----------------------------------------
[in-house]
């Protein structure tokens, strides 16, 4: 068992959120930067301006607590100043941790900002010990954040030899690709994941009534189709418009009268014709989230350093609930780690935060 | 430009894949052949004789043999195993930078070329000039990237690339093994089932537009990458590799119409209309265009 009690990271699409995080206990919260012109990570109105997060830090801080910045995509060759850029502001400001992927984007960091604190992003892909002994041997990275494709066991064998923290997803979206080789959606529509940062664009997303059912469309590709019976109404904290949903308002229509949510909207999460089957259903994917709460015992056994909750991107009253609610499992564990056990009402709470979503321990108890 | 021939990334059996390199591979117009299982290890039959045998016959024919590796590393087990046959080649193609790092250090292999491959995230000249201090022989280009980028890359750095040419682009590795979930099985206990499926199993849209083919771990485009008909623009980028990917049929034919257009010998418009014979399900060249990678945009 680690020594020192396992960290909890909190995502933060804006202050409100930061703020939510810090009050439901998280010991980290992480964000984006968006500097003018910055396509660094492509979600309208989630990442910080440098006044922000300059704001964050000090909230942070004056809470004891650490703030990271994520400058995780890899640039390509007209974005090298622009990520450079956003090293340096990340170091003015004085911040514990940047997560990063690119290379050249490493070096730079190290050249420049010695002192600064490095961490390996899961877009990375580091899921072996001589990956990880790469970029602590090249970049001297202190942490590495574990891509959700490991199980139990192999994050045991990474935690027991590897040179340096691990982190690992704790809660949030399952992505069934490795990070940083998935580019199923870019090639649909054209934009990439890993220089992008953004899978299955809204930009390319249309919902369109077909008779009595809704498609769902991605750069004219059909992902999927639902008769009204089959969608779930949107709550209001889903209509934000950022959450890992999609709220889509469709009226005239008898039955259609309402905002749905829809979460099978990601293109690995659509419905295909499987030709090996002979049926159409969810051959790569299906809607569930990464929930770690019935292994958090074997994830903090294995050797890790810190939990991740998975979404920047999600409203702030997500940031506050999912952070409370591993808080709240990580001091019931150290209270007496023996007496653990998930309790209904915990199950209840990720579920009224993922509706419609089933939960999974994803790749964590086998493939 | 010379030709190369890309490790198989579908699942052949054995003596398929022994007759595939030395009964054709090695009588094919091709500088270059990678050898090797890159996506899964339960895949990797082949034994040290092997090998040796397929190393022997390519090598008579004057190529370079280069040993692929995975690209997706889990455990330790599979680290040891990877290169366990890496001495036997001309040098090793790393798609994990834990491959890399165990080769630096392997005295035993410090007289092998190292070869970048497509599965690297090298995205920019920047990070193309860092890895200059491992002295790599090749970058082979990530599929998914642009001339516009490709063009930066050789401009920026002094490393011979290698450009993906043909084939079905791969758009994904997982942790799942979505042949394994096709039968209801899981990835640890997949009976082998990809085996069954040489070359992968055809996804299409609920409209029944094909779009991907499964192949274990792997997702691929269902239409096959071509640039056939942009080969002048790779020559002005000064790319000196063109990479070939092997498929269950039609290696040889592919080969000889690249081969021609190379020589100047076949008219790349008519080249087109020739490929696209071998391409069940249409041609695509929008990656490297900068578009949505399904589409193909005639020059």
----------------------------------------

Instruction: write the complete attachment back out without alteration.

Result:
[in-house]
């Protein structure tokens, strides 16, 4: 068992959120930067301006607590100043941790900002010990954040030899690709994941009534189709418009009268014709989230350093609930780690935060 | 430009894949052949004789043999195993930078070329000039990237690339093994089932537009990458590799119409209309265009 009690990271699409995080206990919260012109990570109105997060830090801080910045995509060759850029502001400001992927984007960091604190992003892909002994041997990275494709066991064998923290997803979206080789959606529509940062664009997303059912469309590709019976109404904290949903308002229509949510909207999460089957259903994917709460015992056994909750991107009253609610499992564990056990009402709470979503321990108890 | 021939990334059996390199591979117009299982290890039959045998016959024919590796590393087990046959080649193609790092250090292999491959995230000249201090022989280009980028890359750095040419682009590795979930099985206990499926199993849209083919771990485009008909623009980028990917049929034919257009010998418009014979399900060249990678945009 680690020594020192396992960290909890909190995502933060804006202050409100930061703020939510810090009050439901998280010991980290992480964000984006968006500097003018910055396509660094492509979600309208989630990442910080440098006044922000300059704001964050000090909230942070004056809470004891650490703030990271994520400058995780890899640039390509007209974005090298622009990520450079956003090293340096990340170091003015004085911040514990940047997560990063690119290379050249490493070096730079190290050249420049010695002192600064490095961490390996899961877009990375580091899921072996001589990956990880790469970029602590090249970049001297202190942490590495574990891509959700490991199980139990192999994050045991990474935690027991590897040179340096691990982190690992704790809660949030399952992505069934490795990070940083998935580019199923870019090639649909054209934009990439890993220089992008953004899978299955809204930009390319249309919902369109077909008779009595809704498609769902991605750069004219059909992902999927639902008769009204089959969608779930949107709550209001889903209509934000950022959450890992999609709220889509469709009226005239008898039955259609309402905002749905829809979460099978990601293109690995659509419905295909499987030709090996002979049926159409969810051959790569299906809607569930990464929930770690019935292994958090074997994830903090294995050797890790810190939990991740998975979404920047999600409203702030997500940031506050999912952070409370591993808080709240990580001091019931150290209270007496023996007496653990998930309790209904915990199950209840990720579920009224993922509706419609089933939960999974994803790749964590086998493939 | 010379030709190369890309490790198989579908699942052949054995003596398929022994007759595939030395009964054709090695009588094919091709500088270059990678050898090797890159996506899964339960895949990797082949034994040290092997090998040796397929190393022997390519090598008579004057190529370079280069040993692929995975690209997706889990455990330790599979680290040891990877290169366990890496001495036997001309040098090793790393798609994990834990491959890399165990080769630096392997005295035993410090007289092998190292070869970048497509599965690297090298995205920019920047990070193309860092890895200059491992002295790599090749970058082979990530599929998914642009001339516009490709063009930066050789401009920026002094490393011979290698450009993906043909084939079905791969758009994904997982942790799942979505042949394994096709039968209801899981990835640890997949009976082998990809085996069954040489070359992968055809996804299409609920409209029944094909779009991907499964192949274990792997997702691929269902239409096959071509640039056939942009080969002048790779020559002005000064790319000196063109990479070939092997498929269950039609290696040889592919080969000889690249081969021609190379020589100047076949008219790349008519080249087109020739490929696209071998391409069940249409041609695509929008990656490297900068578009949505399904589409193909005639020059």